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When: March 07, 2016

The thing I find over and over again with American alt-rock bands is how damn good they usually are. I might not necessarily love what they’re all doing but there is a virtuosity, joie de vivre and total focused commitment on delivering the goods sonically that is utterly convincing. This was one of my guides for last year’s Great Escape Festival – if in doubt check out an American offering – and for the most part this came up trumps (thank you Wand, The Garden, Ho66o6.)

Then at Mutations festival, Om, Josh T Pearson and Lightning Bolt all tore the roof off in different ways, all masters of their craft. Why is this? Possibly the huge amount of shows an American act will have to play in order to gain an audience but I also suspect it’s something in the American psyche – a boundary-pushing mentality when faced with the vastness of that land, a determination to succeed, to be awesome. Who knows?

Palehound come from Boston. Their debut LP has been picked up by Heavenly in the UK after being released in the US last year and they continue this fine tradition of stateside alt-rock. While not necessarily pushing envelopes or blowing minds, Palehound do have a virtuosic command of their tools and create a beautiful sound. They are essentially Ellen Kempner, who writes and sings the songs as well as playing all instruments except drums on the album.

The LP opens with ‘Molly’ cantering along at a good pace, catchy with pop hooks and a fantastic deranged hoedown tempo shift section towards the end. On the one hand it’s a great album opener as it grabs attention but after such a moneyshot tune the rest of the LP feels a little like a post-coital haze. But that’s really not so bad, post-coital hazes being a pleasant space to be in. In fact the songs that follow are almost like the deep, heart-opening chats that may occur after some good loving rather than just nodding off. It feels intimate and personal.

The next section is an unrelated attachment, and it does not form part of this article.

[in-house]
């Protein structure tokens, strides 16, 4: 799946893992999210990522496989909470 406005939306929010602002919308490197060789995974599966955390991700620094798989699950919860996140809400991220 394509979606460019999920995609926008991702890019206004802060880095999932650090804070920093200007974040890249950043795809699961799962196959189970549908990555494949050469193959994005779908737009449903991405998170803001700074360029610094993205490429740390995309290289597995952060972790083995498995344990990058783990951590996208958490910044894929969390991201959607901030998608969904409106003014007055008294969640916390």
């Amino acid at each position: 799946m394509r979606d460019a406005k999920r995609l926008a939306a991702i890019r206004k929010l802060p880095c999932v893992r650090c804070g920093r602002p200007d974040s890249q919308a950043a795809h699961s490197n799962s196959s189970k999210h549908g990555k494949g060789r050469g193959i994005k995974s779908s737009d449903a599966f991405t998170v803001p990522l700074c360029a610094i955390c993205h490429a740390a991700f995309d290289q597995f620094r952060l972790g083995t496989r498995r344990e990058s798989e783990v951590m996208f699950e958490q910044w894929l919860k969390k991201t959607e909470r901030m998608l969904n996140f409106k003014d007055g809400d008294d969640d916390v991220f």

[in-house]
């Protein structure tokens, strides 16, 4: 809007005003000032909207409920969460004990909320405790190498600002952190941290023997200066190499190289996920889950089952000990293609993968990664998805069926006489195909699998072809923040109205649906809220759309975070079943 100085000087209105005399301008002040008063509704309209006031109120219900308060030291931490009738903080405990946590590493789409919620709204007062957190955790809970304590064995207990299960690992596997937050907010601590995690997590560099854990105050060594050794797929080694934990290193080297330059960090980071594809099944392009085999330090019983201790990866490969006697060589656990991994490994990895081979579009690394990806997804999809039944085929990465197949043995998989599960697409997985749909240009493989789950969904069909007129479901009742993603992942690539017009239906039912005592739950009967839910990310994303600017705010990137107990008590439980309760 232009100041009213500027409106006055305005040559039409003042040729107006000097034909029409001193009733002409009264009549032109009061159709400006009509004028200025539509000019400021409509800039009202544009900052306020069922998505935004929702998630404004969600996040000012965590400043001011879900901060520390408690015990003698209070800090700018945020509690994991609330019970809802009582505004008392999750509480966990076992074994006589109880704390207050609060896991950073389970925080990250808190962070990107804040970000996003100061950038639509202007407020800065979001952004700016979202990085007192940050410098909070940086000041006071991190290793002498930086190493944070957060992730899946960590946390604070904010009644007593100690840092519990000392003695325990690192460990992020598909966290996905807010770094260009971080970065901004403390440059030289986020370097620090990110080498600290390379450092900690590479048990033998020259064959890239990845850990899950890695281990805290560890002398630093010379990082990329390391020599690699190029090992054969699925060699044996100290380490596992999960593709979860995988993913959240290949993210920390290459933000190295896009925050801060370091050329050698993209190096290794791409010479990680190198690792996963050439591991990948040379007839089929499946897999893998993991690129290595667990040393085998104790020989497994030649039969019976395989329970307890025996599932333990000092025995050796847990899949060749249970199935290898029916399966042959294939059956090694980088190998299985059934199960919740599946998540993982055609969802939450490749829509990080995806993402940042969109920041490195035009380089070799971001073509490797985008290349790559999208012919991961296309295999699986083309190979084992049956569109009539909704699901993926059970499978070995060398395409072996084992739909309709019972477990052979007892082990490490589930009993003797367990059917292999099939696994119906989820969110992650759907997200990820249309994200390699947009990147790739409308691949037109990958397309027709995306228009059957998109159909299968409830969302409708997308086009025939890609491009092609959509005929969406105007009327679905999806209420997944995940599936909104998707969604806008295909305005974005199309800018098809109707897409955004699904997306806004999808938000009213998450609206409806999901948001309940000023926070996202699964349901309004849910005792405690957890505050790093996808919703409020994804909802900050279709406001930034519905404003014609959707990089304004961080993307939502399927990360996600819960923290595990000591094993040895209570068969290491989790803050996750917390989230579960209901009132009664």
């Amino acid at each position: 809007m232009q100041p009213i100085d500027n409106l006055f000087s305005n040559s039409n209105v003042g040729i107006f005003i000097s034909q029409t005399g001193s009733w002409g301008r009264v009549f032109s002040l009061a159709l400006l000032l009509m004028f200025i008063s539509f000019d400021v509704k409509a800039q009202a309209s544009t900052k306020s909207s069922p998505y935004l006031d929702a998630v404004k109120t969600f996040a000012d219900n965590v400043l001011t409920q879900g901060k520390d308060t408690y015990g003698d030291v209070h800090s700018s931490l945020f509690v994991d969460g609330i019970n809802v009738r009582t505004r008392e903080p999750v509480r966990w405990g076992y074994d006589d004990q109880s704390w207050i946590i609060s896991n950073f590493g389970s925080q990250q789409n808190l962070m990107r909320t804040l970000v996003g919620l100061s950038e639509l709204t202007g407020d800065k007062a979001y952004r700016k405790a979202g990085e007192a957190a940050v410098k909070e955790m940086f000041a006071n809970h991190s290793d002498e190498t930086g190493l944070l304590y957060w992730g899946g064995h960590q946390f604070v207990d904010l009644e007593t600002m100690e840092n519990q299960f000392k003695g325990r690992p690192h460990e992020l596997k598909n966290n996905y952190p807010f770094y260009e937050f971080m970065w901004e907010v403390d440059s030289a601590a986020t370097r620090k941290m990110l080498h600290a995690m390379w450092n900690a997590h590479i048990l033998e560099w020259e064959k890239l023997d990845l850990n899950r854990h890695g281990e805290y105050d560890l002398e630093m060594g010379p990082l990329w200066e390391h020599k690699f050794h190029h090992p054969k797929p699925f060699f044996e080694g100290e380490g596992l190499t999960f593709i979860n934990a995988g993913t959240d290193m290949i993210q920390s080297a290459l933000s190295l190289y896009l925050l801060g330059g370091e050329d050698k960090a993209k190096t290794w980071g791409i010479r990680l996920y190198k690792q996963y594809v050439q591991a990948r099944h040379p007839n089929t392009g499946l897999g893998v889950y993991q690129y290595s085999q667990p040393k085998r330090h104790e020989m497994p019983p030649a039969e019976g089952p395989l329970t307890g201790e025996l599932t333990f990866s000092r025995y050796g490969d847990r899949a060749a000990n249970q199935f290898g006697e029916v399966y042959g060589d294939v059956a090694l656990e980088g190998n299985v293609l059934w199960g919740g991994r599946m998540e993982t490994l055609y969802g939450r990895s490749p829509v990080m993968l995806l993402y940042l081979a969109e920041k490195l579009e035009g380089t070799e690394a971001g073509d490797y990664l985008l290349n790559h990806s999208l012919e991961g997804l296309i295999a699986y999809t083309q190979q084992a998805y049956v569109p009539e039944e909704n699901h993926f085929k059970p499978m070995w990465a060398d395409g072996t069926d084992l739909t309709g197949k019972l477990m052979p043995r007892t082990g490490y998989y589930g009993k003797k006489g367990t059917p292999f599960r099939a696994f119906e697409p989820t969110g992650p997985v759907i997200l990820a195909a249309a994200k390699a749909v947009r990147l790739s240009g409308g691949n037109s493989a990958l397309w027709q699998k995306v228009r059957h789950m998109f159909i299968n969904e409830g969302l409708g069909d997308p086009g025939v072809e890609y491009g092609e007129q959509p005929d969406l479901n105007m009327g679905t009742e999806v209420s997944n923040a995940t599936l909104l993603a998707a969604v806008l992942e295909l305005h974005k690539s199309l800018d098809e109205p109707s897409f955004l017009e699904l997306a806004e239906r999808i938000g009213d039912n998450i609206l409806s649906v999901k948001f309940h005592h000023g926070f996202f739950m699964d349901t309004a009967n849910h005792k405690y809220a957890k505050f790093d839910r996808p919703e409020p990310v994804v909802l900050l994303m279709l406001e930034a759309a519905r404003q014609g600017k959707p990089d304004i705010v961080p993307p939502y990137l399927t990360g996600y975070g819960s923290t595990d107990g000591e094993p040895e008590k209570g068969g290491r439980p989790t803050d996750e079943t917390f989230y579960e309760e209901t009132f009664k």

There are more giddy tempo changes as the LP unfolds, with a definite jazz influence and Ellen’s eminently listenable vocals present throughout. I’d put this album down as a grower, keep listening and more will be revealed. It’s also a great starting point. I’m keen to learn where Palehound go next, how the sound will be developed. Big potential.

Palehound live at Sticky Mike’s in Brighton were great and I can feel slightly smug that findings in paragraph one are again proven correct. Virtuosity in the service of emotion, of which there was plenty, raw but channelled with precision and control but also with joy and carefree abandon in places. The rhythm section were taut but swinging, the bass player a force of nature resplendent in bee costume borrowed from support act Garden Centre (one to watch, treading a fine line between irritating and endearing but undoubtedly original).

There is a sense of cathartic alchemy in Ellen’s songs, the delivery coming from the heart and covering painful topics but ultimately transmuting personal shit into pure gold. There’s plenty of between-song banter; apparently Ellen has opened up over the course of their debut UK tour and tonight she created real rapport with the audience, who lapped it up. I’m reminded of seeing PJ Harvey back before she was signed, a power trio of big talent and huge potential.

I always know when I’m at a great gig as I’ll be down the front with a stoopid grin on my face, having hair-standing-up-on-the-back-of-the-neck moments. Definitely the case tonight.

Words and wobbly photo: Jake Smith

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